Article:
As is evident at the ISPOR 14th Annual International Meeting, we do not work in isolation, whether by research specialty, work environment or geographic region. We neither are, nor should be, isolated in silos. Instead we are all interlocking and interdependent pieces of a single dynamic. Only by bridging those perspectives will our own countries be better able to overcome the challenges we face with respect to providing access to appropriate health care to optimize societal outcomes. ISPOR and its leadership and members take seriously the obligation to reach out to different constituencies, to share with and to learn from each other. The 14th International Meeting provides us with one such opportunity.

Each year ISPOR welcomes us to the biggest meeting ever. This year our ability to say this is so significant, especially given the world economy, restrictions on travel either due to financial constraints or to the swine flu outbreak. This Meeting and other major congresses are critical venues for ISPOR members. All of us – health care providers, policymakers, researchers and students – are able to share and learn about advancements in methods and applications. The increasing attendance at these meetings, as well as their expanding programs, attest to the role they play in helping ISPOR to achieve its mission and its vision to move the field forward.

BUT, as valuable as the meetings are for our Society’s members, they are perhaps MORE important for their role in motivating all of us who are members and giving us the information and contacts to advance the field in our communities far away from the specific conference venues. Outreach is the key word. In this regard, please reflect on our Society’s truly global expansion. ISPOR’s members come from 89 countries! Our membership has more than doubled in only five years! In fact, when the members of our Regional Chapters are added to our overall Society membership, we total nearly 7,500 in total, about triple our size in 2004.

The Society’s attention to geographic growth and increasing geographic coverage has coincided with the expanding number of geographically-defined Regional Chapters. Just recently, new Regional Chapters have been approved for Pakistan and Malaysia. Similarly, the increasing recognition of our field as an important scientific discipline is exemplified by the growth of our Student Chapters around the world. We currently have 42 Student Chapters and 576 Student Members. The three newest chapters have been formed in Asia, Europe and North America – representing China Pharmaceutical University, Charles University (Prague), and the University of Mississippi.

Recognizing the importance of our students as the “present” as well as the “future” of our Society, and of our field in general, the ISPOR Board of Directors recently approved the creation of a Student Chapter Faculty Advisor Council, which met face to face for the first time at this Meeting. The Council’s mission is to facilitate continuity and growth of the Student Chapters and to serve as a forum for the Faculty Advisors to network, especially to share information on issues and activities that can contribute to the success of the Student Chapters.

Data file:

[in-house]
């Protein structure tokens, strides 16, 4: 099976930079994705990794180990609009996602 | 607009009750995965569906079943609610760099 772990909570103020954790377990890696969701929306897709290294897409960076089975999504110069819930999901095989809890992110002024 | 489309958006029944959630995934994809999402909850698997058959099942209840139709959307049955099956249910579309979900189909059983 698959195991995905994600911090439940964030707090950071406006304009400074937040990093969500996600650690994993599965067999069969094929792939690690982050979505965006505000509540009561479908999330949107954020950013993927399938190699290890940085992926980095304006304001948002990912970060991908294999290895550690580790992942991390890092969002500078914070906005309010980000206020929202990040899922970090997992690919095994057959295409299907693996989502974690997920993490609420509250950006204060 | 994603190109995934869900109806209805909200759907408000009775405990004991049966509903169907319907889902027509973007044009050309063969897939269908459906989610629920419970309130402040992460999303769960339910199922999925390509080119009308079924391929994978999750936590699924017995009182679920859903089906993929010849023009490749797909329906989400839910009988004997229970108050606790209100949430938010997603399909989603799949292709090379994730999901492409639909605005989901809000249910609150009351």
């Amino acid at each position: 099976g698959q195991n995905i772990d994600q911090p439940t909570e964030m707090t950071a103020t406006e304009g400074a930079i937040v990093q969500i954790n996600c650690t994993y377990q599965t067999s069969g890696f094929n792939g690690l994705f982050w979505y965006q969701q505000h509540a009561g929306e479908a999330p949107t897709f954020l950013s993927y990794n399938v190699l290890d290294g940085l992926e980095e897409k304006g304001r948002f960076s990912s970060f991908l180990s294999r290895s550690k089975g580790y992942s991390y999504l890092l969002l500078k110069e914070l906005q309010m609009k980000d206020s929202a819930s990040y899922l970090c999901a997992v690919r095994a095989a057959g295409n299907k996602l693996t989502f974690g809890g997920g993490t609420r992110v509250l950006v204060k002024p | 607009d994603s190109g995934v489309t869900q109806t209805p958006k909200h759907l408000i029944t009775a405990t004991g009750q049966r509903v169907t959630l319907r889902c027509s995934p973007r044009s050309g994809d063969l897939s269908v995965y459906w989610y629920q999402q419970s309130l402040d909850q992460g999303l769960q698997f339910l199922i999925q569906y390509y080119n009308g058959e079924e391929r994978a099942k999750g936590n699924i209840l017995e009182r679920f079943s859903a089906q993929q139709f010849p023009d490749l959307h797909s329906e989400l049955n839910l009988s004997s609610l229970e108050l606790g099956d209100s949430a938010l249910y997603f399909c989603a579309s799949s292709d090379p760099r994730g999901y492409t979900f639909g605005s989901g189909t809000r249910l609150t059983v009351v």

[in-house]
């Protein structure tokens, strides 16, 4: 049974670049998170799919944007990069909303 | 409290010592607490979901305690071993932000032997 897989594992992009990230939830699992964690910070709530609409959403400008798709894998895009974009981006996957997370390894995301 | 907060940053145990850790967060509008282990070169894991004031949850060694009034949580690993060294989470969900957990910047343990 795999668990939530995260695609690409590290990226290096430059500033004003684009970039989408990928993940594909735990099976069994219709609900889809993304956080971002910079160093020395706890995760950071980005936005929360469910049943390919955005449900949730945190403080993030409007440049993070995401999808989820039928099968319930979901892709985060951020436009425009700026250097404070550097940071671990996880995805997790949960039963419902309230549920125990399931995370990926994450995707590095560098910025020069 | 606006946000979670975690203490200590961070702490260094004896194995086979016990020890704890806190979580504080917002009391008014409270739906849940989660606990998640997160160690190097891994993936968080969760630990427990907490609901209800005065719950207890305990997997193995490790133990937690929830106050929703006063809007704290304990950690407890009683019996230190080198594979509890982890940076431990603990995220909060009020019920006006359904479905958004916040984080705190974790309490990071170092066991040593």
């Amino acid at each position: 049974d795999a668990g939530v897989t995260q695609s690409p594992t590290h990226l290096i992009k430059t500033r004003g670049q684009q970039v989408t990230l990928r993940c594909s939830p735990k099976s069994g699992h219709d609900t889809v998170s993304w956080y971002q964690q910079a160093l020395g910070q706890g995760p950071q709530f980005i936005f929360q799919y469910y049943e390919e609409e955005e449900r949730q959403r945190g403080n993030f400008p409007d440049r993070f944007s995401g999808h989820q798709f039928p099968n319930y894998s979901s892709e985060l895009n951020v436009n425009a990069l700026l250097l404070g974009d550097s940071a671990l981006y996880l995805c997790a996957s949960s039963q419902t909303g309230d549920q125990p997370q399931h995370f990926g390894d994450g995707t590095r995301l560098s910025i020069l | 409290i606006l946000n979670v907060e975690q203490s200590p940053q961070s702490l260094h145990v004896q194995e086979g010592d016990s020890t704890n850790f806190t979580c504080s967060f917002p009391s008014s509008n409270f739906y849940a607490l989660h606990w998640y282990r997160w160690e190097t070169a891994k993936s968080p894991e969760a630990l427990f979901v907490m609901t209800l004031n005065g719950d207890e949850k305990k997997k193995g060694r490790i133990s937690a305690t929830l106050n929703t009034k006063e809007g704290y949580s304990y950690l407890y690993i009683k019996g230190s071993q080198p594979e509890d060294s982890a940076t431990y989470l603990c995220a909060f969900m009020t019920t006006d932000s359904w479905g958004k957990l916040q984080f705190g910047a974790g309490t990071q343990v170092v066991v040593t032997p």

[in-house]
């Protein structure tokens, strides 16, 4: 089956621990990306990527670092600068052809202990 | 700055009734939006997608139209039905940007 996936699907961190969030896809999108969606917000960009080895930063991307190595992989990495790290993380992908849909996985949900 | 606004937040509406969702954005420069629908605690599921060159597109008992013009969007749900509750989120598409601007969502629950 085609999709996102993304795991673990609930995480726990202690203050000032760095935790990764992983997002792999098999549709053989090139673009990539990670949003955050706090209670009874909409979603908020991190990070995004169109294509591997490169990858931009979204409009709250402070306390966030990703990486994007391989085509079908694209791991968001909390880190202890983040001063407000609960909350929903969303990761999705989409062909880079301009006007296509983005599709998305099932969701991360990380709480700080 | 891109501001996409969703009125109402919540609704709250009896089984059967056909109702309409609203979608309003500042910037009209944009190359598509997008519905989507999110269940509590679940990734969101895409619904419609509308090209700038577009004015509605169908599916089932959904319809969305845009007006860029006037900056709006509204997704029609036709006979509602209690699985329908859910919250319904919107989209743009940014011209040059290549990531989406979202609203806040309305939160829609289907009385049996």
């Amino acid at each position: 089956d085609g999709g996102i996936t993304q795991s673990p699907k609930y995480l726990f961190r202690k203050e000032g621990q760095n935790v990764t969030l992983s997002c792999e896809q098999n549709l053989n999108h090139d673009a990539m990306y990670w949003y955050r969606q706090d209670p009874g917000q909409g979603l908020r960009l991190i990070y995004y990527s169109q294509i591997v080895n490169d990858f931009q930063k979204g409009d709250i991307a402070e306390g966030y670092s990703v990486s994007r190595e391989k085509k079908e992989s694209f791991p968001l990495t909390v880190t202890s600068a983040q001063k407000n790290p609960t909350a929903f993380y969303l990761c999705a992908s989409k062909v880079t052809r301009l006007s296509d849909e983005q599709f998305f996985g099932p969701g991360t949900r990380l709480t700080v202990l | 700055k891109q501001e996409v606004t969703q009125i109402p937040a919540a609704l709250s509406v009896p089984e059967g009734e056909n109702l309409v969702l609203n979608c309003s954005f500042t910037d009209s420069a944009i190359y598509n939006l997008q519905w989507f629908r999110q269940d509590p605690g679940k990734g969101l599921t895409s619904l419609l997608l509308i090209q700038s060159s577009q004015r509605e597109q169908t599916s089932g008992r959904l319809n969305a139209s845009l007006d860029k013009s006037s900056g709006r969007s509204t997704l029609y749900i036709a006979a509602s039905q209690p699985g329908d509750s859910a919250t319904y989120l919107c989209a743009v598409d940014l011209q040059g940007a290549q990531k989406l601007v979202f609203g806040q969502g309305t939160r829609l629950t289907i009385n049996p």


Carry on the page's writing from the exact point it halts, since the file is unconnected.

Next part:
What is most remarkable is the role that ISPOR members are playing throughout their countries and communities to advance the field of pharmacoeconomics and outcomes research, elevate the rigor of the science, and advance its societal relevance and value. Scientific rigor and societal relevance, or (SR)2 are the cornerstones on which the success of our Society are based.

To that end, in much of what the Society is doing, it seems that we are guided by three important words that begin with the letter, “C”.

First, COLLABORATION – our work is typically done bringing together different perspectives and disciplines to meet the challenges we face, acknowledging that there is no single method or database or discipline that has all the answers.

Second, COLLEGIALITY- our work is typically done with respect toward these different perspectives and disciplines.

Third, COMMUNICATION – our work is not complete until we have shared findings and issues with others – think of the circles – other researchers, health care practitioners, decision-makers and policy-makers, and ultimately has an impact on patients.

The leaders of ISPOR at the International Meeting and around the world work hard to bring together these constituencies to better understand the nature of the challenges faced by their respective countries, to try to bridge their different perspectives, and ultimately to achieve better national outcomes. Sharp debate and disagreement may result, but only out of discussion and interaction can meaningful progress result in moving our field forward.

In terms of taking pharmacoeconomics and outcomes research to the people, nothing can compare with the Auto Rally initiated by the Russian Society, led by its president Dr. Pavel Vorobyev, executive director Dr. Oleg Borisenko, and colleagues. The Society’s Auto Rally in 2008 was an automobile caravan that departed Moscow and traveled the breadth of the largest country on earth ending in Baikal, in southeastern Siberia, a month later. In this innovative and creative undertaking, Professor Vorobyev brought the messages of evidence-based medicine and clinical-economic analysis to practicing physicians, government officials, patients’ delegates, and the media across Russia. This outreach is scheduled for an encore in 2009, again beginning in Moscow, but this time ending on the coast of the Pacific Ocean.